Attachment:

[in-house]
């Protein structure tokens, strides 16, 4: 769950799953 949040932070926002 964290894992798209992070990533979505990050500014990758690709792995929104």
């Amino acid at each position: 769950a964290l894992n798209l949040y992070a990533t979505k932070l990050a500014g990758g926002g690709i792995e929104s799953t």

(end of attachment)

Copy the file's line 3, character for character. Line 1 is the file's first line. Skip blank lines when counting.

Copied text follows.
């Amino acid at each position: 769950a964290l894992n798209l949040y992070a990533t979505k932070l990050a500014g990758g926002g690709i792995e929104s799953t």